The closest development to the LAL in the post-operative adjustable lenses arena, although clearly inferior, is the Acri.Tec AR-1 PC/IOL (now Carl Zeiss, Meditech, Jena Germany), which is a polymethylmethacrylate lens with a 5.5 mm optic. Connected to the optic is a haptic containing an adjustment element, formed by an interruption of the haptic consisting of a cylinder 1.0 mm high attached to the optic, which contains a piston attached to the outer part of the haptic. The cylinder and the piston can be moved relative to each other. This element allows the optical part of the IOL to move along the optical axis. Adjustment of the lens is performed by an IOL optic manipulator. The main issues with this lens is that it only allows for spherical adjustments and that it requires a second intraocular procedure two weeks after phacoemulsification and IOL implantation for adjustment.38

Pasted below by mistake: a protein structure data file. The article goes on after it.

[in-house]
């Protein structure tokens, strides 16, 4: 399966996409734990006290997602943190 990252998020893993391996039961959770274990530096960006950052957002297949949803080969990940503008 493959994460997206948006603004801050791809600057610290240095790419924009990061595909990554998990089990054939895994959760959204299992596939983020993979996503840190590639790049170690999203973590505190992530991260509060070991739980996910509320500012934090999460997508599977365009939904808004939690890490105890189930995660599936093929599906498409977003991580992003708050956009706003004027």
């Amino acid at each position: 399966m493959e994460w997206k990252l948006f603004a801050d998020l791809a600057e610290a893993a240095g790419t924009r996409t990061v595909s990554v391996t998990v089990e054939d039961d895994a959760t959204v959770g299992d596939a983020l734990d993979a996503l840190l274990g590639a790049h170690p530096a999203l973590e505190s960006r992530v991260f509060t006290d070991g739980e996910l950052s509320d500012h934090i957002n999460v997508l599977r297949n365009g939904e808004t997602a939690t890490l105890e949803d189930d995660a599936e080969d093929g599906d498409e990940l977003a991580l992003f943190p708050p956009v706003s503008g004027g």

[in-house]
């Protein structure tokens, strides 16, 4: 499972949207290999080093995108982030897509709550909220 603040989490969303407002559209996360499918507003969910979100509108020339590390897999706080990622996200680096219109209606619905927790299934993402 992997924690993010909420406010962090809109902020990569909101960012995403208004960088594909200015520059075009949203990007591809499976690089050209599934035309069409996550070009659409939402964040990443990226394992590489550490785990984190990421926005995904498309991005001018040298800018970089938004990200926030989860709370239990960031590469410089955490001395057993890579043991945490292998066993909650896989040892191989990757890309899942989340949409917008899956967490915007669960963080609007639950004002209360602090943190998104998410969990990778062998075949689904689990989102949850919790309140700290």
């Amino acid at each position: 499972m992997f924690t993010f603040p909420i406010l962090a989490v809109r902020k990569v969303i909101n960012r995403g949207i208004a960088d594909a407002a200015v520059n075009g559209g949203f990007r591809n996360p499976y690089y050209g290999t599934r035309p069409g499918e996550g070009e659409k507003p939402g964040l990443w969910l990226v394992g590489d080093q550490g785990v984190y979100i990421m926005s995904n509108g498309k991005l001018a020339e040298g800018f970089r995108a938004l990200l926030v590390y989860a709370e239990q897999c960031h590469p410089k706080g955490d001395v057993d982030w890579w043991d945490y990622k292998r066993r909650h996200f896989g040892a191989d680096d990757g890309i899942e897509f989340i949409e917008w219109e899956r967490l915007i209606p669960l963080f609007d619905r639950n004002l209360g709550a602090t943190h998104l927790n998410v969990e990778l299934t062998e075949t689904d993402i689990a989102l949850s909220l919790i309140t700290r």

The LAL technology uses UV light and a photoreactive macromer to induce refractive changes in the IOL, currently another group is exploring the use of the femtosecond laser to alter the refractive index of the IOL, a technology called ‘refractive index shaping’ which is still in the early developmental stages.39
The LAL is the only IOL available that allows for post-operative refractive adjustment and is currently available in Europe, Canada and Mexico, while it is still undergoing clinical trials in the US.
The LAL technology has demonstrated to be a safe, accurate and reliable method of post-operative, non-surgical correction of residual sphero-cylindrical refractive error after cataract surgery and IOL implantation. A clear advantage in achieving emmetropia in standard cases but something that can be invaluable for the increasing number of post-refractive cataract surgery patients. ■